Firstly, ...a 35 year old civil war in the south. ...either John Garang and other rebels are nothing but bandits warmongering for their own personal gain, or they represent the disenfranchised (primarily black and Christian) south that has seen its resources diverted for the use of the (Moslem) north. Khartoum has apparently been bombing southern villages indiscriminately...since foreigners' movements are controlled by Government-issued travel permits, actually visiting the south is not an option...locals are usually quite happy to talk critically about politics and the state of their nation.
Secondly, the Fundamentalist leadership is hard core by anyone's standards, and the Sharia law is strictly imposed. Alcohol is banned...A curfew is enforced by road blocks...There are no effective channels of political dissent. And according to rumour, football was for a while banned by decree after President al-Bashir's personal team suffered a humiliating string of defeats.
But there's more to society in the Sudan than meets the eye: "Western" vices are alive and well. The local aragi firewater is drunk furtively behind fences...We're happy to report that the local grass is quite pleasant ...prostitution flourishes (although not as blatantly as in Ethiopia, Kenya, Panama or England for that matter). ...repression of the basic human desire to enjoy life does not work...People still drink, but since drinking is no longer technically possible, no support exists for alcoholics....Sudan might have a few lessons to teach the US, whose current drug policy suffers from amnesia of the Prohibition era. So we propose getting Clinton and al-Bashir together in a locked room with one of those diplomatic pouches, which should lead to a more creative outcome than the current sanctions.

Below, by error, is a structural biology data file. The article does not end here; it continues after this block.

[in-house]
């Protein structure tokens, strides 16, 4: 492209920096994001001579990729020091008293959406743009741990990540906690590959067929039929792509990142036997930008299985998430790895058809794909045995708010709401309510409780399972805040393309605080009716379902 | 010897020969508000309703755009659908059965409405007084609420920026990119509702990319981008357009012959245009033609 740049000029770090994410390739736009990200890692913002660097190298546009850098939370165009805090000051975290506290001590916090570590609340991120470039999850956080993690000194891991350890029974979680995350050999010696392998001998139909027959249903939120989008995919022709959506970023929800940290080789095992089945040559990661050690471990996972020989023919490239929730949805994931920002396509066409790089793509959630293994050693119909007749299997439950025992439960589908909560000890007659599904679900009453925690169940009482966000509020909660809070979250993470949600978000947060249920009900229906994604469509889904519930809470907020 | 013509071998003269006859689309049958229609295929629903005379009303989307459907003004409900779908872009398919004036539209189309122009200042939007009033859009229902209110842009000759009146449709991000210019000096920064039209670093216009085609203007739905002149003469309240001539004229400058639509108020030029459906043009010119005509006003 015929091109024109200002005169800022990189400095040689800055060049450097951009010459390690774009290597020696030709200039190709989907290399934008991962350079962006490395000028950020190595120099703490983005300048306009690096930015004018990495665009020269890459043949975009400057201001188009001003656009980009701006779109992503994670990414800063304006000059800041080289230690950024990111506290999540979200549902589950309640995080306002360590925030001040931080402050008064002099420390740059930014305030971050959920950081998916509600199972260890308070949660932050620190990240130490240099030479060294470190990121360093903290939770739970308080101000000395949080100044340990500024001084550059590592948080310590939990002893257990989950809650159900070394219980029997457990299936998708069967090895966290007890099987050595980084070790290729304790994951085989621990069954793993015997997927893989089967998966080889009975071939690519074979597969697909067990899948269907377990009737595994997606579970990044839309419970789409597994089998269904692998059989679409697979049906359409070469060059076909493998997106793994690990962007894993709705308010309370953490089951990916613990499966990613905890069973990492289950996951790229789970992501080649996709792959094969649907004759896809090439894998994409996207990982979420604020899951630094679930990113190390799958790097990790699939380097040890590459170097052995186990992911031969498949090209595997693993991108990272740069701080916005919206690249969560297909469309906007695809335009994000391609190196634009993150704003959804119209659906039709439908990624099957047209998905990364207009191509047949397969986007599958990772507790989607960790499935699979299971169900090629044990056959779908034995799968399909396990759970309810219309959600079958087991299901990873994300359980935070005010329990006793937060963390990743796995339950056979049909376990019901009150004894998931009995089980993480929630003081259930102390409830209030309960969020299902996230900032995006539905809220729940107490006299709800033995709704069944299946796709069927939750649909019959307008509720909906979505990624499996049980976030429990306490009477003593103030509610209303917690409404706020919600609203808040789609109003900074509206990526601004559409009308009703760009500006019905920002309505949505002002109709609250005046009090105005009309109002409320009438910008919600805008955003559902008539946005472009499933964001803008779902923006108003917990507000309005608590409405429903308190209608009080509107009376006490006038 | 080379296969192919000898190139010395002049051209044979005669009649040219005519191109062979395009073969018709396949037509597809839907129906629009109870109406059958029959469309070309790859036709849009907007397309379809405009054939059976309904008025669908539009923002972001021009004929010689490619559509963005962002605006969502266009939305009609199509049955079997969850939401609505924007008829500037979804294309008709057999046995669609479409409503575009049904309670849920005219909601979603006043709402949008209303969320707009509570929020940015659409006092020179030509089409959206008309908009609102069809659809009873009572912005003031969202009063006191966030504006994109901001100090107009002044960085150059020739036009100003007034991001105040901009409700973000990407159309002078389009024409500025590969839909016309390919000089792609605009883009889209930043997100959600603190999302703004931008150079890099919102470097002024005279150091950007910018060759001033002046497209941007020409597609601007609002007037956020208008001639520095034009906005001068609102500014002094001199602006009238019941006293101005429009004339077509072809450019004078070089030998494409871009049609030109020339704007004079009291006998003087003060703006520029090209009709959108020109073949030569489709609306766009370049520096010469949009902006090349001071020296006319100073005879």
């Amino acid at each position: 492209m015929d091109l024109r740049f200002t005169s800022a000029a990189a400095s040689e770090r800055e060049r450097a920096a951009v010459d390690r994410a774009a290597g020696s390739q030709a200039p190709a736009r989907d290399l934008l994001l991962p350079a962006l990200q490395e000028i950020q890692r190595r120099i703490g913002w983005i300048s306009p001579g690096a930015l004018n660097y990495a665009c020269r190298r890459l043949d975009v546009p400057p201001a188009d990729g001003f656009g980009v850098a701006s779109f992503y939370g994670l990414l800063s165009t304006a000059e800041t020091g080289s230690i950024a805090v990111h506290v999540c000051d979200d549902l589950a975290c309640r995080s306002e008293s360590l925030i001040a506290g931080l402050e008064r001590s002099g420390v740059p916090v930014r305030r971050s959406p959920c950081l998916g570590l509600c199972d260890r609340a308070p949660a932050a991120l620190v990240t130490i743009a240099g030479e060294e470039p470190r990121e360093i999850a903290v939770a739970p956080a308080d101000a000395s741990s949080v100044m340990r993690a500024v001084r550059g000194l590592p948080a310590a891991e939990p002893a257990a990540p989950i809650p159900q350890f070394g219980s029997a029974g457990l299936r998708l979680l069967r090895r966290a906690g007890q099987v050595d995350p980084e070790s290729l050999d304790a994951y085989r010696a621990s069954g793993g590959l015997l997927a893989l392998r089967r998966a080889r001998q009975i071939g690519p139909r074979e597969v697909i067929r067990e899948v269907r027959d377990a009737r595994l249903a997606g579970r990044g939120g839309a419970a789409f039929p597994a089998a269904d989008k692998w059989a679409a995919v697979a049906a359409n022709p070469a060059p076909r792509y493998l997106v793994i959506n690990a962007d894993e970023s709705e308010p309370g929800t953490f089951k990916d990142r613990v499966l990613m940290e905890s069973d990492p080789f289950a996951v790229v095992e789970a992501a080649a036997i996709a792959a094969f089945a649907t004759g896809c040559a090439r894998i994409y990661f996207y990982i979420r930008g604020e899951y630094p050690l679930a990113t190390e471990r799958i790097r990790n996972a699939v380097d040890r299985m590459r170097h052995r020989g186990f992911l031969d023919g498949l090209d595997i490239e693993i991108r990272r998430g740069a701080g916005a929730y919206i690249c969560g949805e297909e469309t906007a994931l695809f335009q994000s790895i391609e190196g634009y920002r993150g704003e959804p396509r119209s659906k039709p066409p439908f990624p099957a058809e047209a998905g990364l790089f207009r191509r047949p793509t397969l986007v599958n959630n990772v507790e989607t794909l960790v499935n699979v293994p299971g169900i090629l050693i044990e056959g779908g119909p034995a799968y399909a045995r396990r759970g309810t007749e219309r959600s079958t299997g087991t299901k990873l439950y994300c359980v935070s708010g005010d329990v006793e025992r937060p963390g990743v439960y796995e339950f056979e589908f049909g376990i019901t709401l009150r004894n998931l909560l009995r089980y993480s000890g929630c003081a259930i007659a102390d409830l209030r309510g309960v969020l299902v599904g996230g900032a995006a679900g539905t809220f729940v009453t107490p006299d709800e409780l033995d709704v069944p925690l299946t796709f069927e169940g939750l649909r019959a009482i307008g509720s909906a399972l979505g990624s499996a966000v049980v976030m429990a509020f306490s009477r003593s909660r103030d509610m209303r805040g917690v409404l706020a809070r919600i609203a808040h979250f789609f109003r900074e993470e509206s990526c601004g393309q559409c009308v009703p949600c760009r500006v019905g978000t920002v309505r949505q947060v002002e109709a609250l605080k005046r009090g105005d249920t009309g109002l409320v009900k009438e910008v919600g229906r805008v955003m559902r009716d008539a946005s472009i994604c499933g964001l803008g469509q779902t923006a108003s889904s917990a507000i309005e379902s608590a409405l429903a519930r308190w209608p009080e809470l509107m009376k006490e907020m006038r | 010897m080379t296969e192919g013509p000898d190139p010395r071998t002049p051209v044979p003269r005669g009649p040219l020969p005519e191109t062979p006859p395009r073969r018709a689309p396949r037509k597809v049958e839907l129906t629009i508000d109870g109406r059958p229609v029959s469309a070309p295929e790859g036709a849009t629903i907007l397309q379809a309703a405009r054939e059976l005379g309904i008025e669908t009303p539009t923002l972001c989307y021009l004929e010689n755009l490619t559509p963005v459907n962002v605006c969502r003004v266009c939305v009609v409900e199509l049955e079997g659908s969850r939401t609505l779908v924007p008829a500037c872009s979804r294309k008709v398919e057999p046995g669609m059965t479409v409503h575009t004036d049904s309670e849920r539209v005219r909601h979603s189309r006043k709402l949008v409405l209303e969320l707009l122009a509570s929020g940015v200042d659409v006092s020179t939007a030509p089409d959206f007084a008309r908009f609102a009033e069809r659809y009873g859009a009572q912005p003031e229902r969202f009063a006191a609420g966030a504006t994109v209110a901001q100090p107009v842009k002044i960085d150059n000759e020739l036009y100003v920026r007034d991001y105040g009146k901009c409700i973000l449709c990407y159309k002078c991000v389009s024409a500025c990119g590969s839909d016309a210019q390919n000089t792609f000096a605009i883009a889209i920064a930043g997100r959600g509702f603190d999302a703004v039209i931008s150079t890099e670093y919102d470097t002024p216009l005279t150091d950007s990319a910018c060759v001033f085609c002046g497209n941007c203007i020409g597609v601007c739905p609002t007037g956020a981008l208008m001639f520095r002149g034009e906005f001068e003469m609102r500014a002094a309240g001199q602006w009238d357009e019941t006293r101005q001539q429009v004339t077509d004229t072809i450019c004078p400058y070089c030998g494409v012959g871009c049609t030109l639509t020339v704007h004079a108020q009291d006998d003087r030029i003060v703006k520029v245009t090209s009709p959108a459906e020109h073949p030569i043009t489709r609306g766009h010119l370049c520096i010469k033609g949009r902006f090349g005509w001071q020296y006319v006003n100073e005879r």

..there is a lot of interest in Khartoum apart from watching folk sneak off to the sanctuary of parking lots and the river. There are some reasonable historical and ethnographic museums...an expanse of bustling markets...weekly appearance of the whirling dervishes...who literally spin and dance themselves into a religious frenzy...ruins at Meroe, a collection of several dozen Pharaonic pyramids...
We've also been busy working on our suspension.. Noah's front forks and Trevor's rear shock both blew within a few days of each other (not too bad after 40,000 kms of hard work). We rebuilt the forks in our car park - we think we got all the spacers and washers in the right order...